That playful spirit and vigor of community is worth cultivating.

This spirit was at the center of Pentaculum’s conception when Jason Burnett and Nick DeFord dreamt the idea, which was seeded in an earlier incarnation of gathered ceramic artists. Jason and Nick presented it to Arrowmont’s program director, Bill Griffith. Bill sought to meet the idea with Arrowmont’s mission that artmaking should answer a communal need. They organized Pentaculum, an invitational residency which first included 5 studios, clay, wood, textiles, 2D, and metals & glass. In 2016, writers became the sixth studio. Invited artists now come together for a week to work undisturbed on self-directed projects in the beautiful studios of Arrowmont School of Arts and Crafts.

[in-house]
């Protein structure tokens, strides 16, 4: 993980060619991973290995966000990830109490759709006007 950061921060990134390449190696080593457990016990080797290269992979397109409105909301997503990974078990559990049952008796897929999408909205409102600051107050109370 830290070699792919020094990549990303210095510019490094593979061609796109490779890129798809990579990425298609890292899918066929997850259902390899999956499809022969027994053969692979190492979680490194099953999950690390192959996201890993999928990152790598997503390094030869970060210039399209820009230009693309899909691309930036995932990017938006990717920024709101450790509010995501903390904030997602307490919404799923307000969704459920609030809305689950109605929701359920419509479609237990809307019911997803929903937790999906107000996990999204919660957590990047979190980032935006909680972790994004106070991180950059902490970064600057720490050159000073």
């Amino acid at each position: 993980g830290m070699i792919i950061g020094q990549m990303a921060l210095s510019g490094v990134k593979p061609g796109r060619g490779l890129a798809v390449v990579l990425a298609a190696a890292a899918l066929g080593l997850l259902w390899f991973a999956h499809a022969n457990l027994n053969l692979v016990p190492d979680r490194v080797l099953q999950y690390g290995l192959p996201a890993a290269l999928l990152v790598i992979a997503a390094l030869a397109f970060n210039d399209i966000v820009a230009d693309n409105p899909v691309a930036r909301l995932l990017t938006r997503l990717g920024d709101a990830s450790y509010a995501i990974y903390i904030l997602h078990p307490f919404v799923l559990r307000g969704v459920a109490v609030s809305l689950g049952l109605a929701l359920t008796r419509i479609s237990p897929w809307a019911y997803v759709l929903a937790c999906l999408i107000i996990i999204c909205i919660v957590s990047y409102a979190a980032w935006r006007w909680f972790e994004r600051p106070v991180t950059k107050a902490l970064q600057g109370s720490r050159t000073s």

Art making includes relationship, insists on a viewer, even if you never encounter them at the bus stop or gallery opening or Etsy order form. We make in hopes of an encounter. “May they see this and know I struggled to make sense of my life through the patterns I see in tree bark pressed into silver.” “May these hand-dyed and woven strips of fabric convey a story about the slave trade in the United States.” “May they read this and remember how much it meant to me, that night we stood outside the psychic’s doorstep, laughing as the Moon rose over the Rowdy Bear Mountain ride.

Pentaculum serves artists who need nourishment.